I’d put together a band and would continue touring with my wife, Jinny Kim. The specific purpose or message for the season might change from time to time, but I love the idea of being able to communicate and connect w/ friends and audiences throughout the world especially in the form of music.

When I’m not doing this, I’d be back home trying to get better at my craft, practicing, reading, writing, and of course I would always stay involved w/ my local church’s worship ministry.

So yeah, not entirely different from what I’ve been doing.

RF: What do you consider your greatest success? Why?

Koo: Every once in a while when I meet a younger Asian artist/musician for the first time, I am surprised and incredibly honored when they say to me that they have heard of me, and that I have “paved the way” for artists like themselves. When I was in my teens and twenties, there were still not too many of us putting ourselves out there in the music world (here in the US, that is). A large part of why Asians never pursued their dreams of becoming an artist was because they didn’t feel like they could succeed in the US, or that they didn’t have the blessings of their parents who immigrated here and worked hard so that we can have a good education and be “successful”. We are not all wired however, to have the same kind of academic or corporate success. There are many incredibly gifted Asian artists who can impact the world in great ways. I’m relieved to see how things have changed in the past two decades, and thankful to have played some small role in it.

RF: There are those who are reading this blog that are at a crossroads. They may be conflicted about how they should proceed on a dream or a goal for the new year. What words of encouragement would you offer them?

Koo: Recently I spoke with a friend who said that she intentionally chose not to do something she loved full time because if she did so, it would begin to feel like work and that she wanted to always enjoy what she did. Another friend told me about his experience with an artist he knew that had no backup plan whatsoever, because not doing music was a foreign concept, and not an option. This artist ended up having a hit single on national radio, and continues to do music now. In both examples, their motivations were purely based on how they experienced doing what they loved. Their actions were not determined by a desire for fame or for financial success – and I would say that these two things often hinder our approach to achieving our dreams and goals.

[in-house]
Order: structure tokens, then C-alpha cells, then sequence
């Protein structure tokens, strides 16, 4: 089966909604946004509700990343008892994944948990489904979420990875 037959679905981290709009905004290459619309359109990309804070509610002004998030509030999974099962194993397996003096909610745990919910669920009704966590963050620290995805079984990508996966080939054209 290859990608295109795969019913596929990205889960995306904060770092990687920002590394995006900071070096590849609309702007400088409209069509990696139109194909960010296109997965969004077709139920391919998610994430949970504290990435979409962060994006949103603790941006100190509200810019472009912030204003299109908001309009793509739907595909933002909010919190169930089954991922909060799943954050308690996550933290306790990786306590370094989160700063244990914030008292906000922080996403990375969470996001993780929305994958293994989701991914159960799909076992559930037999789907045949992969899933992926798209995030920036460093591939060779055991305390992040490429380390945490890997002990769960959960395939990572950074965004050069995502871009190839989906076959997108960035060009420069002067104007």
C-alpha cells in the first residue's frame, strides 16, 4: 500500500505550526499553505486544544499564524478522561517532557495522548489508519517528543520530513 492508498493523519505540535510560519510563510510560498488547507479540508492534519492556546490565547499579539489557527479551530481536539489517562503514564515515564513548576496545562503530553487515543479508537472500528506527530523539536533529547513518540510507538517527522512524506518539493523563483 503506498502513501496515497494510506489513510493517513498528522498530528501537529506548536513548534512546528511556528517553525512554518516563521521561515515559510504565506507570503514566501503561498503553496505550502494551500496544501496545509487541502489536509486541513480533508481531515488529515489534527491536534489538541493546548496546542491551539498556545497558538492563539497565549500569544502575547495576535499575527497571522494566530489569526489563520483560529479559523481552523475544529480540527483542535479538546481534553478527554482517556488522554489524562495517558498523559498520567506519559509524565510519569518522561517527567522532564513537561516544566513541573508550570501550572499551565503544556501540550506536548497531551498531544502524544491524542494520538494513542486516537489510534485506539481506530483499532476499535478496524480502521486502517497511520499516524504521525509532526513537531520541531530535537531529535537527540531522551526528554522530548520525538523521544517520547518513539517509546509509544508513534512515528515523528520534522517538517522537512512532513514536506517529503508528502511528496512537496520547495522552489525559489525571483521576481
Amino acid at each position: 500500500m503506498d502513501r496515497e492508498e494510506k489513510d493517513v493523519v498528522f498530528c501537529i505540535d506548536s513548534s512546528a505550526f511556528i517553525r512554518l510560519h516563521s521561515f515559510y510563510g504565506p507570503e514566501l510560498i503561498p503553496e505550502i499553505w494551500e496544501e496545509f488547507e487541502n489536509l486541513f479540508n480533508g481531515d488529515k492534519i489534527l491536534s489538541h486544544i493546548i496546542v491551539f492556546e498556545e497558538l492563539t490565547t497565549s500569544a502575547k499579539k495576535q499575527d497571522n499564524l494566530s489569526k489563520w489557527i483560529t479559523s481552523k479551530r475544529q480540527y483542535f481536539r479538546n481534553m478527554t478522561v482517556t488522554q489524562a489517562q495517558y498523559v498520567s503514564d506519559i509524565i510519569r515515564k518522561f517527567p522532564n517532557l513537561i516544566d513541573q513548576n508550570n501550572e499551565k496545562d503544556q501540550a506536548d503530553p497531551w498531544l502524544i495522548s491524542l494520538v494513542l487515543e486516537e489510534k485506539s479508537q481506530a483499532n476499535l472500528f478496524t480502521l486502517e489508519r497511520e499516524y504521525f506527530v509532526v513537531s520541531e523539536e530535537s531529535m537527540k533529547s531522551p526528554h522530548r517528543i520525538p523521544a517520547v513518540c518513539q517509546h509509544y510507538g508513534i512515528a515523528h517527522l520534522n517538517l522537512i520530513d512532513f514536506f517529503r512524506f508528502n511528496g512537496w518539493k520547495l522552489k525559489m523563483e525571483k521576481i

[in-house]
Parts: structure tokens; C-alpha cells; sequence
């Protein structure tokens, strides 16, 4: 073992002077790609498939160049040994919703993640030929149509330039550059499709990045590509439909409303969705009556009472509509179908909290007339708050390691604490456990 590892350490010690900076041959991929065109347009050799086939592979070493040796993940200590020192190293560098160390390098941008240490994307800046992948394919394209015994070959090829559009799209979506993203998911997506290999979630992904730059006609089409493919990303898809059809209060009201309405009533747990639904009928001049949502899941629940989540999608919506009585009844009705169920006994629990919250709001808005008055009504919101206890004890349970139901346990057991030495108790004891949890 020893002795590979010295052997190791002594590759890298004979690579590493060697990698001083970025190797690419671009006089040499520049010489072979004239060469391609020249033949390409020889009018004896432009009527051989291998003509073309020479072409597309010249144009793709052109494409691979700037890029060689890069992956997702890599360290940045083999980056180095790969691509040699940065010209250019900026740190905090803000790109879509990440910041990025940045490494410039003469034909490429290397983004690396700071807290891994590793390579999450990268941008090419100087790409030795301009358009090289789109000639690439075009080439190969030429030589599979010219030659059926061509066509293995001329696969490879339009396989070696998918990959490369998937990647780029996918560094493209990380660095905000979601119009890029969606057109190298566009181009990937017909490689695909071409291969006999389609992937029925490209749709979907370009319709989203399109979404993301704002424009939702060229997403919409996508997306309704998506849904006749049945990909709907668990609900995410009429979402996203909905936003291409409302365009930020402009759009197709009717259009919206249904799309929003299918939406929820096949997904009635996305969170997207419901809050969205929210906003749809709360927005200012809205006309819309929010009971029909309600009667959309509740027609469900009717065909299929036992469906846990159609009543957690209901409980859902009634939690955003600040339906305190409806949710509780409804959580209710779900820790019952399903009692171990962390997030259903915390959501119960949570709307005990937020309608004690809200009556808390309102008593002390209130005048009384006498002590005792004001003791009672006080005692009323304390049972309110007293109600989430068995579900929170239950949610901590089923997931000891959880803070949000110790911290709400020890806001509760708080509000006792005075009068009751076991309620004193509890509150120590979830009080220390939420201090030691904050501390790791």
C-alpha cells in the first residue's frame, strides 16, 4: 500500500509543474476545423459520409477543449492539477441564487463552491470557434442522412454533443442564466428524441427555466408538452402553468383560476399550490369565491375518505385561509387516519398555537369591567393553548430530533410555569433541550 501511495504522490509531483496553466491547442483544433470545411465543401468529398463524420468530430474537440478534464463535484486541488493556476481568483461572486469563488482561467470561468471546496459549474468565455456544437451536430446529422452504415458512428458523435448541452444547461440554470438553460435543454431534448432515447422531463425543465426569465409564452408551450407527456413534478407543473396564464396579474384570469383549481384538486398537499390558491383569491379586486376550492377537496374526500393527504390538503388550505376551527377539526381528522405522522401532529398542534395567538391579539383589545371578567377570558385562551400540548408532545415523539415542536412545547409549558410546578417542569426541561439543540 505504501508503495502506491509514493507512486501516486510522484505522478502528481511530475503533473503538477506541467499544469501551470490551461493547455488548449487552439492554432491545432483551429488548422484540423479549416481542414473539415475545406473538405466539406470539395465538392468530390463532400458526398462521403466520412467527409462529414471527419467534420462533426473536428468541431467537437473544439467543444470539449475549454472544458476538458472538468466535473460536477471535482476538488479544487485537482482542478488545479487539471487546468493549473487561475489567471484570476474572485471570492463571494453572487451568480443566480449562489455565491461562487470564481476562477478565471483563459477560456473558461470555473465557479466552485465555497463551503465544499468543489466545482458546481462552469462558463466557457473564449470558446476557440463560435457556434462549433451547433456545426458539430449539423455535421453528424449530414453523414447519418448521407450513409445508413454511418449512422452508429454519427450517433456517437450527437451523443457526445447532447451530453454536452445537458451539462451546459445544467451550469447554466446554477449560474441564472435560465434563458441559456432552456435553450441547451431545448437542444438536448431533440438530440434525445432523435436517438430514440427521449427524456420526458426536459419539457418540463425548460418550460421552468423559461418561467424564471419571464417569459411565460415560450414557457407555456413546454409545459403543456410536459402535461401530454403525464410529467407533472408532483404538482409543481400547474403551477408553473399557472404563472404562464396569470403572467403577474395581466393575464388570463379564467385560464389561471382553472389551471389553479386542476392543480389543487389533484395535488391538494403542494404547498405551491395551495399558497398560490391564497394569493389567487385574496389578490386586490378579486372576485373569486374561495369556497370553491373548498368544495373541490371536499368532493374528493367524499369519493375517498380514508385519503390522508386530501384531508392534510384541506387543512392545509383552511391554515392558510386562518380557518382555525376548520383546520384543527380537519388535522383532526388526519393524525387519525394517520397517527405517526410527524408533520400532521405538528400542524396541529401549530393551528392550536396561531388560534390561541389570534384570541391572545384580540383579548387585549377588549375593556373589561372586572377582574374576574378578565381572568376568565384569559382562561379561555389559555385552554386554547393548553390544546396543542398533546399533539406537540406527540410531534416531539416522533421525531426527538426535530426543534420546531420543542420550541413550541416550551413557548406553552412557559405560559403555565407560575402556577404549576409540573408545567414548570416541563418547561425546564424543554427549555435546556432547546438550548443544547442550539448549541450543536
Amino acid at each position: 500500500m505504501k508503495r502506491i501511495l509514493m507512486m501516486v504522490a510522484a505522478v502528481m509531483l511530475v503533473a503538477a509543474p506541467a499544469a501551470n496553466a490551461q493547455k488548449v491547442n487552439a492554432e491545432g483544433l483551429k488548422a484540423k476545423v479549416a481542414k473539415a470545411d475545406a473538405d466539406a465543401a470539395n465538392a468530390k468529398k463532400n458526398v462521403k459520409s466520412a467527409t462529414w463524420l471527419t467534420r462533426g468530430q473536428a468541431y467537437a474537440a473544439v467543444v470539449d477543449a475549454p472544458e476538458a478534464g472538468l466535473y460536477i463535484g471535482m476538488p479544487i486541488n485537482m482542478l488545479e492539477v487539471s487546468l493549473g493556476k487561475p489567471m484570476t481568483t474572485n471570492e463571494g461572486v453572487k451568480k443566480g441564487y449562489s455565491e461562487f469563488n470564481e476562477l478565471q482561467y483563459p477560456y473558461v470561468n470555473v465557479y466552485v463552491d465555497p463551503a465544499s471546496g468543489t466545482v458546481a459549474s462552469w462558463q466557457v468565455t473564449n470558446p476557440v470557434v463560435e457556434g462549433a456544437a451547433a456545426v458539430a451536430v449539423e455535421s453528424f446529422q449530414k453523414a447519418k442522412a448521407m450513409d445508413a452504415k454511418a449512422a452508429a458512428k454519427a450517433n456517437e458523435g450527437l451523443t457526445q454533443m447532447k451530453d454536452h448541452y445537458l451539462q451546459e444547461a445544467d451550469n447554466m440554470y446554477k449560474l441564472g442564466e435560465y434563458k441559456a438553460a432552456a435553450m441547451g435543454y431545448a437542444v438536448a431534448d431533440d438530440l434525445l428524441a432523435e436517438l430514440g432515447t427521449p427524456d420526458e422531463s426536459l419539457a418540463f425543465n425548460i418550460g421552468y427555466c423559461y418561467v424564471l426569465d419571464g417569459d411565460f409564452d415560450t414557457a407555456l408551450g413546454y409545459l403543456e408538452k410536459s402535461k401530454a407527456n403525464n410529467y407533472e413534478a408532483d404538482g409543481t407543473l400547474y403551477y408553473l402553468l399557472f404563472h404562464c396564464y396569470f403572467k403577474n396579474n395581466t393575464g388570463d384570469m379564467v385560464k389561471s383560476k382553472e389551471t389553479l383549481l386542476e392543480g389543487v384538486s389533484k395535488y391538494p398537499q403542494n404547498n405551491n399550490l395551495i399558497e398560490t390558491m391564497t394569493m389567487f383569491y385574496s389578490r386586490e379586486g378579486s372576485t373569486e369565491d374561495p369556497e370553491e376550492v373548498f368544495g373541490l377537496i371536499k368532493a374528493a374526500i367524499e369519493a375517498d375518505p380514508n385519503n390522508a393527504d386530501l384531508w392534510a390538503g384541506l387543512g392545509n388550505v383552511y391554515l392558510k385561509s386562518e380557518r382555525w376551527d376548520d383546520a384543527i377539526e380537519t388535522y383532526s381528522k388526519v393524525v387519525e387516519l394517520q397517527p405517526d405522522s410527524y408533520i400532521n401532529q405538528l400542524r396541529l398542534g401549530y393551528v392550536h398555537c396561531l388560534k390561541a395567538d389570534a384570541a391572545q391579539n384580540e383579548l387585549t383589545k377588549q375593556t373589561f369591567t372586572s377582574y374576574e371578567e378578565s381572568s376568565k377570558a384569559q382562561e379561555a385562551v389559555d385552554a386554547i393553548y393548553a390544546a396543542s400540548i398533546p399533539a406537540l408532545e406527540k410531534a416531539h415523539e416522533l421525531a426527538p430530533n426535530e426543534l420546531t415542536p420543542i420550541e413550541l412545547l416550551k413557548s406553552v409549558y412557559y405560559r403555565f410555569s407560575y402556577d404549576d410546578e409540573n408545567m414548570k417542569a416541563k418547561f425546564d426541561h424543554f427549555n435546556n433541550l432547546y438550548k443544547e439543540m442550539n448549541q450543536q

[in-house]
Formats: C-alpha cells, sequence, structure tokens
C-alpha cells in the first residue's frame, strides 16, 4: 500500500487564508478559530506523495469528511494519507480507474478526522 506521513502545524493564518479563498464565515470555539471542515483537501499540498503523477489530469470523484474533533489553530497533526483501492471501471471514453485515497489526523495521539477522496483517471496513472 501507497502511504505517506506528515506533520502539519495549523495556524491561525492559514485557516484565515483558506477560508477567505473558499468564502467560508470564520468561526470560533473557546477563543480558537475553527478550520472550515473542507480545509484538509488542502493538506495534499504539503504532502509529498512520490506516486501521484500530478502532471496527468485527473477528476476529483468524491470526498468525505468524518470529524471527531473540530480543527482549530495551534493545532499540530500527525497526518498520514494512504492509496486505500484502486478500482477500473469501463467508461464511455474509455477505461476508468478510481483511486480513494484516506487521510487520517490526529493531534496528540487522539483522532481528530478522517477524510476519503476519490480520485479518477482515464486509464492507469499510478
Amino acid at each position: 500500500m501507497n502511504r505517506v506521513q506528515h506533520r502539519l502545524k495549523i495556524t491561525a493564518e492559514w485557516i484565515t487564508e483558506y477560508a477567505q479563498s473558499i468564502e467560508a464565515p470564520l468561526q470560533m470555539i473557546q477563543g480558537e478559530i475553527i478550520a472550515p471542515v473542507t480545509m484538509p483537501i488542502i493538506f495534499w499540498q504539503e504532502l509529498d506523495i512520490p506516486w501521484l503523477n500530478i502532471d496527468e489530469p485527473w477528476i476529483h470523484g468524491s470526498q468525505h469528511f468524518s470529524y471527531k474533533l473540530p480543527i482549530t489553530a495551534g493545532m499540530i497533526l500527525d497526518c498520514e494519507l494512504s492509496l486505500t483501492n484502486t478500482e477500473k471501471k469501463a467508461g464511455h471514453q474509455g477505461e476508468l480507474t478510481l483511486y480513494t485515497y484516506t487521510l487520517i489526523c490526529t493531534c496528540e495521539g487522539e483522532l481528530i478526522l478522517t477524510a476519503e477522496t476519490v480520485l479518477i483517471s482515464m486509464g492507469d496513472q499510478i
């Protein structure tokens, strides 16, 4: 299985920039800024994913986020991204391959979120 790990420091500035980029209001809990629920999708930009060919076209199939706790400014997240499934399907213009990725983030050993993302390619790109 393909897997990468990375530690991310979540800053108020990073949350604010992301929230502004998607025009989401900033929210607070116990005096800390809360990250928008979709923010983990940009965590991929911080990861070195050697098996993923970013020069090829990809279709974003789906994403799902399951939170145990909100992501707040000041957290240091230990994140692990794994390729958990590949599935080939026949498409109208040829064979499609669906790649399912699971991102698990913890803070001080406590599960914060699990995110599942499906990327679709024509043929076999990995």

Bottom line is, if you love and believe in something – pursue it. Put in your time, practice, make mistakes, put yourself out there – especially if you believe in the message of what it is that you’re sharing. If you’re not at a place where you can do what you love full time, then work – earn money – but don’t be discouraged or think yourself a victim for having to do so. Learn what you can from your current job. If you’re paying attention, there’s always something valuable to learn. I didn’t want to work at Starbucks forever, but when I did, I learned many aspects of management and cultivated important people skills.

Continue to prioritize and carve out time to do what you love, and if one day it becomes your livelihood, be thankful and set appropriate boundaries in your life so you continue enjoying what you do. Never forget to prioritize important relationships in your life. Love well, and have fun along the way – life is too short. You are loved for who you are, and not merely what you can do.

— REFlections Interview —

For more information on Koo, check out www.koochung.com.

Click here to buy Koo’s latest album, “Brick By Brick”. 

“We are now faced with the fact that tomorrow is today. We are confronted with the fierce urgency of now. In this unfolding conundrum of life and history, there “is” such a thing as being too late. This is no time for apathy or complacency. This is a time for vigorous and positive action.”

― Rev. Dr. Martin Luther King, Jr.

MLKMTADTHE DREAMER.